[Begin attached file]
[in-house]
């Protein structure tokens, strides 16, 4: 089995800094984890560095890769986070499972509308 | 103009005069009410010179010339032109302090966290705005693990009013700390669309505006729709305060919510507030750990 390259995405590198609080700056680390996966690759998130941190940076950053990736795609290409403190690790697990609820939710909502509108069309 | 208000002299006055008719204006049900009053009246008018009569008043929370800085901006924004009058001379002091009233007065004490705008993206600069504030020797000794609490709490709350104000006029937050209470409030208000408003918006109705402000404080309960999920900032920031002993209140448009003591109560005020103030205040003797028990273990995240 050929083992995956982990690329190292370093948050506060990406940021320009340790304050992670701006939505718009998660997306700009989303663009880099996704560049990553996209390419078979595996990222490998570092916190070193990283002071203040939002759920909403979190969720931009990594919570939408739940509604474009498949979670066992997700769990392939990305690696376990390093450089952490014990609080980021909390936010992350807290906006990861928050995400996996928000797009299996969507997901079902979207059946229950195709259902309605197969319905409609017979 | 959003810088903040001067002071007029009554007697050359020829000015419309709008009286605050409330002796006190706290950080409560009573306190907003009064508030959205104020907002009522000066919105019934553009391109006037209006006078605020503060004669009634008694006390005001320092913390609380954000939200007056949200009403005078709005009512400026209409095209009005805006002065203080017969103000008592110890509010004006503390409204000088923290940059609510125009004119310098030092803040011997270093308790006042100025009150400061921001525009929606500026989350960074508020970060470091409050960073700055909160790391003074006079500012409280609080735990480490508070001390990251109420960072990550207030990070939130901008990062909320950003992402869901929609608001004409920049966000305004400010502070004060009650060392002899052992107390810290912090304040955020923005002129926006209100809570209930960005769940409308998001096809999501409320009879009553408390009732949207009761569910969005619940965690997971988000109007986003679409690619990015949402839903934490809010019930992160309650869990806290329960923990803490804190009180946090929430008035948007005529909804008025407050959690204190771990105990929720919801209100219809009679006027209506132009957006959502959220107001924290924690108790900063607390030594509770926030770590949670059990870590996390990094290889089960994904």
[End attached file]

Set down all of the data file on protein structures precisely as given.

[in-house]
């Protein structure tokens, strides 16, 4: 089995800094984890560095890769986070499972509308 | 103009005069009410010179010339032109302090966290705005693990009013700390669309505006729709305060919510507030750990 390259995405590198609080700056680390996966690759998130941190940076950053990736795609290409403190690790697990609820939710909502509108069309 | 208000002299006055008719204006049900009053009246008018009569008043929370800085901006924004009058001379002091009233007065004490705008993206600069504030020797000794609490709490709350104000006029937050209470409030208000408003918006109705402000404080309960999920900032920031002993209140448009003591109560005020103030205040003797028990273990995240 050929083992995956982990690329190292370093948050506060990406940021320009340790304050992670701006939505718009998660997306700009989303663009880099996704560049990553996209390419078979595996990222490998570092916190070193990283002071203040939002759920909403979190969720931009990594919570939408739940509604474009498949979670066992997700769990392939990305690696376990390093450089952490014990609080980021909390936010992350807290906006990861928050995400996996928000797009299996969507997901079902979207059946229950195709259902309605197969319905409609017979 | 959003810088903040001067002071007029009554007697050359020829000015419309709008009286605050409330002796006190706290950080409560009573306190907003009064508030959205104020907002009522000066919105019934553009391109006037209006006078605020503060004669009634008694006390005001320092913390609380954000939200007056949200009403005078709005009512400026209409095209009005805006002065203080017969103000008592110890509010004006503390409204000088923290940059609510125009004119310098030092803040011997270093308790006042100025009150400061921001525009929606500026989350960074508020970060470091409050960073700055909160790391003074006079500012409280609080735990480490508070001390990251109420960072990550207030990070939130901008990062909320950003992402869901929609608001004409920049966000305004400010502070004060009650060392002899052992107390810290912090304040955020923005002129926006209100809570209930960005769940409308998001096809999501409320009879009553408390009732949207009761569910969005619940965690997971988000109007986003679409690619990015949402839903934490809010019930992160309650869990806290329960923990803490804190009180946090929430008035948007005529909804008025407050959690204190771990105990929720919801209100219809009679006027209506132009957006959502959220107001924290924690108790900063607390030594509770926030770590949670059990870590996390990094290889089960994904």